Since the beginning of time, people have written songs about love. Songs to fall in love to, songs to break up to, songs to reminisce about people you met years ago and never saw again. But seldom do people write such brilliantly twisted songs of revenge and frankly disturbing levels of obsession. The songs snarl, hiss and threaten to rip your arms off (probably); when they sing about training dogs 'or anything that'll tear itself a hole', you can believe they really mean it. About everybody. This is a ferocious beast of a record, and one that you'd want on your side in a fight....
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1 of 1 people found the following review helpful
on 12 May 2002
The emergence the indie/punk/rock with a touch of ambient madness thrown in for good measure has taken the music scene aback. Last year's Fine Lines by My Vitriol was an early sign of things to come, and although in my opinion nothing has come close to bettering it, there is so much talent & genius in this area at the moment (BRMC, ESP etc). TCTC's See This Through and Leave features the same high energy, high-pitch but slightly wondering guitar melodies that My Vitriol fans are accustomed to, in particular in the excellent songs Amber and The Lake. This is not all TCTC have to offer, reverting back to a dirty punk-meets-grunge-in-a-rock-type-setting with the songs Panzer Attack and Who Needs Enemies?, both of which are superb, the former undoubtedly one of the highlights of the album. TCTC will always face criticism I feel, probably due to the fact that their vocalist sounds uncannily like he should be a Gallagher. Their tendency to mix a dash of indie with rock in some tracks will earn them little more than disapproving nods of 'unoriginality', which is a shame, because the only track that has this slightly odorous whiff is the otherwise-good Been Training Dogs. Good stuff overall.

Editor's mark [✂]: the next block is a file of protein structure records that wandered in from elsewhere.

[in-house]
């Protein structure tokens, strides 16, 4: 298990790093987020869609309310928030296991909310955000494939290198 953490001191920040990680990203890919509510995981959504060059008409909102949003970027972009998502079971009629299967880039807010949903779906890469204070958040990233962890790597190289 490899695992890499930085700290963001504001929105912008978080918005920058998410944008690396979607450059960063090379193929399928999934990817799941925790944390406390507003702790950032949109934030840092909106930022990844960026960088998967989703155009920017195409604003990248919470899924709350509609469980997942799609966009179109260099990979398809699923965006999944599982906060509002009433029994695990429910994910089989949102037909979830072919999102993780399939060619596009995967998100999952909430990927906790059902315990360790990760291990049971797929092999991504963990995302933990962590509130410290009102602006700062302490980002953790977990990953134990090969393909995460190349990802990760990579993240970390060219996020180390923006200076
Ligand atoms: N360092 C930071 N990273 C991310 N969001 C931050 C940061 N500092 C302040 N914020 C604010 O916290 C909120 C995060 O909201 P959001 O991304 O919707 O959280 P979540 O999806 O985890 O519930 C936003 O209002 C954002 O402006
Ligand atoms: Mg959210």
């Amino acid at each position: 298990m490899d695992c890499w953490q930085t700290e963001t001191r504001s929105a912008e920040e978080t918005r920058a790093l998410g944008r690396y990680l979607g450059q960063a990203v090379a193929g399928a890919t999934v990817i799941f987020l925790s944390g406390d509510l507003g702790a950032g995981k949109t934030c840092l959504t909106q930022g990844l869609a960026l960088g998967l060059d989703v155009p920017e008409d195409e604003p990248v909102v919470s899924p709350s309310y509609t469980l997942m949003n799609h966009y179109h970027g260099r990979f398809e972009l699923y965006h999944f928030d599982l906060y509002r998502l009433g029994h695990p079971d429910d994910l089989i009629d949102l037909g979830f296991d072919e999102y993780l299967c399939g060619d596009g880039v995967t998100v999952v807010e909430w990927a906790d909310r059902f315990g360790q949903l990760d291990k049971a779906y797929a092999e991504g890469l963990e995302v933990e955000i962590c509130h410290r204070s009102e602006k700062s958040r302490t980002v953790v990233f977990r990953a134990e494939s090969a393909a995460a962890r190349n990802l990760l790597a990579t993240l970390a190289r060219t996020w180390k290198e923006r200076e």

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1 of 1 people found the following review helpful
on 5 July 2005
This is a fantastic album! Cooper were initially a band that I was sceptical of, assuming at a first listen that they were a toned down Muse with Oasis-y vocals. Well after a few listens to the album I was hooked! Something that I adore about Cooper is the precise way they build songs up, expecially 'The Lake' 'The Murder Song' and of course the more upbeat 'Who Needs Enemies'. I prefer this album to 'Kick Up The Fire...' as it is less abstract and there are a few more songs that have a more structured feel to them. This album has songs on it that you can dance around the room to, but songs that you can equally lie back and let relax you. And don't get me started on the lyrics, they're really intriguing [sp?], and there are lots of different ways you can interpret them. I find that 'Amber' has particularly beautiful, dark lyrics. I'd definately recommend this album to a new Cooper fan. Buy it!!!
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6 of 7 people found the following review helpful
on 18 February 2002